Inside Reality Versus Outside Reality

17/09/2016 - Captain Bunn
Inside Reality Versus Outside Reality

The Following Was Posted On The Message Board . . .

I’ve known I’ll be flying . . . for . . . months. I have been getting a lot of great info off this site . . . . I really thought I was going to be OK but now am starting to freak out. It’s like I’m waiting for someone to say something that makes me finally realize that flying is safe but to this point nothing is calming my fears.

—– My Reply —–

Since you have been waiting for that one thing that lets you know . . . let’s try it.

There is a phenomenon in psychology which works like this: ‘If it is in my mind, it is in the world.’ When we imagine something we know that it originally came – at least in part – from ‘outside’ reality.

But, it does NOT mean that because we imagine it, it is the same thing as reality.

And yet, it is easy to set up an ‘equivalency’ between thought and reality. It is easy to thing what we think and what is real is one and the same. It is to draw equivalence between ‘inside’ imagination and ‘outside’ physical reality.

It isn’t so.

Connecting what we think with reality is a connection that needs to be understood as faulty. It then needs to be broken. And we need, then, to manage our thinking to be on guard for that error.


We need to recognize that our relationship with ‘reality’ is not a two-way street, but a one-way street.

Perception is a one-way street. We take in what is ‘out there’. And, if we perceive accurately, what is ‘inside’ is a replica of what is ‘outside’.

But if we start ‘inside’ and imagine something, it is a terrible mistake to assume that what is ‘inside’ is also ‘outside’

When I turn away from this computer screen and face the window, green comes into. This green is a certain spectrum of light. The sun produces the full spectrum humans can sense. The sun bathes the tree with its light. The leaves of the tree absorb all of that spectrum except green. Thus, ONLY the green remains unabsorbed to bounce off the leaves. Some comes toward my eyes. My eyes pick that up. I experience the green-ness of the tree.

Physical reality is ‘out there’. We can experience that green-ness coming in; or we can imagine green-ness. But we cannot take green-ness from imagination and make make anything happen ‘out there’.

We need to understand that imagination of a plane crashing does NOT make it happen. Amazingly enough, that is not something we thoroughly understand at an emotional level.

The problem you are involved with results from equating inner reality (based on imagination) with outer reality which is physical.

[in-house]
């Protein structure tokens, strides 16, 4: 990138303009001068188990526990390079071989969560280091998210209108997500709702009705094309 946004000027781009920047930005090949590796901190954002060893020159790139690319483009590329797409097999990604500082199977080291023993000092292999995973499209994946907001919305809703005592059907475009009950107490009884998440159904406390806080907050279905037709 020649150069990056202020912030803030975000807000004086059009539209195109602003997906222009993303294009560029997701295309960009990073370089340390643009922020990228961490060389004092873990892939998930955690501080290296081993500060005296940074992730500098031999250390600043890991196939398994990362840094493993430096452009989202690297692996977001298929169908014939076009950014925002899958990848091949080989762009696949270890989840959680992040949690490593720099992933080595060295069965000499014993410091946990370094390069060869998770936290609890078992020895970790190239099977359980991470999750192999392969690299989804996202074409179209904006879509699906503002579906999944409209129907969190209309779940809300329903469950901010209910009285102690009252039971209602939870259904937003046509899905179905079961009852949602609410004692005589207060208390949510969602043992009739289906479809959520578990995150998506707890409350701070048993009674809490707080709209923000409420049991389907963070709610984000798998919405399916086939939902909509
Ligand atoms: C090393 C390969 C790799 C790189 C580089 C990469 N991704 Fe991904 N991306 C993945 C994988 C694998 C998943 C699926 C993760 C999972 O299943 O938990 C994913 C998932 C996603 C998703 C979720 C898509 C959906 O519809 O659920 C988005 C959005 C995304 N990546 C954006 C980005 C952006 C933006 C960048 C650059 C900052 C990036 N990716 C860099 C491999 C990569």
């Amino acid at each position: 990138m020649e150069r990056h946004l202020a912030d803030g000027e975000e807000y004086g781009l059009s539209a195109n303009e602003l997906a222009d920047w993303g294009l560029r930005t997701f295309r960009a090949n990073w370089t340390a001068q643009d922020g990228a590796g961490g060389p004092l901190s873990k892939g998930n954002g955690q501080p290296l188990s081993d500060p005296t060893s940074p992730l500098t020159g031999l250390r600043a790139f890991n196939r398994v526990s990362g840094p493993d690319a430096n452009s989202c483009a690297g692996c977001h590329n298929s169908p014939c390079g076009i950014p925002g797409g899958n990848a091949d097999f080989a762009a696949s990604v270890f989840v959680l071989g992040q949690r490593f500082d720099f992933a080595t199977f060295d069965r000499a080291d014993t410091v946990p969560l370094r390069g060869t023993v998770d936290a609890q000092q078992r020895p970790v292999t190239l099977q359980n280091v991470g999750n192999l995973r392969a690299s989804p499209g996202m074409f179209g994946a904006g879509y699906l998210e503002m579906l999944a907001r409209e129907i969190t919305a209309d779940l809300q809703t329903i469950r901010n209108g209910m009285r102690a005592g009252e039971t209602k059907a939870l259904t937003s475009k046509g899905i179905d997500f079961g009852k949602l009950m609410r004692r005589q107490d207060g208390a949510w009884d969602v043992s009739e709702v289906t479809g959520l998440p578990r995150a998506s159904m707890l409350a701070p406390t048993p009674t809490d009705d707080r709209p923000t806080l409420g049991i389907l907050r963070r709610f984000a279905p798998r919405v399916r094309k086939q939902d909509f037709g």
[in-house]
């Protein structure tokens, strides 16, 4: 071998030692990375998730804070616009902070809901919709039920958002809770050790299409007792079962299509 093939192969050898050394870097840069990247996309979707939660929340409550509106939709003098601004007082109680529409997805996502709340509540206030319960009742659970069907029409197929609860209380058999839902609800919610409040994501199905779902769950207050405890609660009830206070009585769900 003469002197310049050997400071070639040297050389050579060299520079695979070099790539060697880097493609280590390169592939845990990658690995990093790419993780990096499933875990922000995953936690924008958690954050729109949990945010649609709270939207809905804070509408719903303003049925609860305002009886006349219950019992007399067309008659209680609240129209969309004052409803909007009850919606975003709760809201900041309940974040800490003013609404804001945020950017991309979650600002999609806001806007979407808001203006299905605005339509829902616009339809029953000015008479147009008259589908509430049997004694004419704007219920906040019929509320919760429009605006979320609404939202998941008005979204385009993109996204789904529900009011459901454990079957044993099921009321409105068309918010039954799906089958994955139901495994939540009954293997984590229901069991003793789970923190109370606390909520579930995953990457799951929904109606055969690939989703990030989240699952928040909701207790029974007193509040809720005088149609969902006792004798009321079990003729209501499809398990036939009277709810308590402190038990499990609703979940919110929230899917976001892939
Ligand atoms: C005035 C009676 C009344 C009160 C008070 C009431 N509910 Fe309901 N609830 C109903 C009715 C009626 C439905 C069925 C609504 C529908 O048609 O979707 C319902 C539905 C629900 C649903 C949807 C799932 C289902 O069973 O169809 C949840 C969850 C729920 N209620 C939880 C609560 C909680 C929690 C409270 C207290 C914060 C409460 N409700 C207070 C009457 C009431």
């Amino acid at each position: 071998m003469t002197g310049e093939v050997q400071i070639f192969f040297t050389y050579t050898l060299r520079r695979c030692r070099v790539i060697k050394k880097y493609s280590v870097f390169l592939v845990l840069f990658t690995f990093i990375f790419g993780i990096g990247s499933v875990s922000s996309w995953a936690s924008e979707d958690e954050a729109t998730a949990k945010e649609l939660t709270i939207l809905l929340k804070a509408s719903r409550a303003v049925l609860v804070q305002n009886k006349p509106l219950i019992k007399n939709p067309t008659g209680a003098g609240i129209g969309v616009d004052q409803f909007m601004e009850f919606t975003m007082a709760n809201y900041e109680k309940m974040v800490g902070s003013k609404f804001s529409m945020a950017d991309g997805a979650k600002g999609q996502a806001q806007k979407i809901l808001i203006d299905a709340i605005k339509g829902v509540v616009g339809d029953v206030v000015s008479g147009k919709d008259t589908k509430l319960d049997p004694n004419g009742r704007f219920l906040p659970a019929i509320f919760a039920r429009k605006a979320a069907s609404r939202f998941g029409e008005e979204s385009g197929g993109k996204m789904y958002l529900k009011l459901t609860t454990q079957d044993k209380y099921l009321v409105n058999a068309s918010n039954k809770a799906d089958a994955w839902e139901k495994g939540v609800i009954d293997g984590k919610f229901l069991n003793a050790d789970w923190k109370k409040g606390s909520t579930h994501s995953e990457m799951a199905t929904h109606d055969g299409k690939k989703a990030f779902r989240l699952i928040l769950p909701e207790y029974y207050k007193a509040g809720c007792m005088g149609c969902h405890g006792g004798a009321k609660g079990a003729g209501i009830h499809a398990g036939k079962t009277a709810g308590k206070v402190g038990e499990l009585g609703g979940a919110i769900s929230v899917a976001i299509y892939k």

We have been teaching in the SOAR program that it is essential to learn to distinguish – to SOLIDLY distinguish – between perception and imagination.

We call this key principle, learning to recognize it when you are going into ‘your own movie’.

On an airplane, people suffer from imagination – not perception. They imagine the plane is falling. They THINK they perceive that. No. They do not perceive that; they imagine that. Yes, their imagination is based somewhat on something they perceive, but instead of really, really, really perceiving – as a scientist examining something as part of a study – they take a bit of what they perceive and make up the rest.

When I was in high school, I did a lot of photography, some for newspapers. Occasionally I would run into something on my own, and take the photo in to the paper. At one newspaper, the Raleigh Times, the managing editor Ben Parks always wanted to know the whole story about the photo.

Some at the other newspaper, the Raleigh News and Observer, was a bit arrogant; I remember bringing in a photo, and they said ‘thanks’. I said, ‘Don’t you want to know the story?’ The editor said, ‘No, we’ll make it up.’

What you need to do to beat the flying problem is to switch from making it up to getting the real story.

Until you do that, you will continue to feel sure your life is endangered by the plane.

How do you learn to distinguish reality from imagination? It seems simply, but it can be tricky.

One exercise we teach is this: riding in a car (someone else driving), call out – out loud – everything you see, such as ‘yellow Ford Mustang, street sign, boy on bicycle, girl walking, etc.’

As long as you stay fully connected to what is coming in, you will have a continuous flow of words spoken.

But when you ‘go inside’ something different happens; you get quiet. It goes like this; you start out saying, ‘yellow Ford Mustang, street sign, boy on bicycle, girl walking, . . .’ and you get quiet as you find a girl from your past comes to mind, and a moment with her, a touch, a word, and how it was – perhaps – lost, and you wonder what it would be like to see her again.

All that, everything after ‘girl walking’ was generated ‘inside’. Yes, it was based on perception, but not current perception, but perception from the past.

You started out paying attention to the ‘movie’ provided by reality and you switched, triggered by the girl walking, to recall of another girl she reminded you off.

We do that kind of thing all the time. The object is not to stop doing it, but to NOTICE when we do it, and to RECOGNIZE that what we are now EXPERIENCING is NOT REALITY but imagination.

Making the mistake of equivalence between inside and outside can cause huge anxiety, even terror. When you imagine something awful happening, and assume that inner experience equals reality, you begin to suffer. You suffer from imagination mistaken for reality.

Image Credit:  lekkyjustdoit –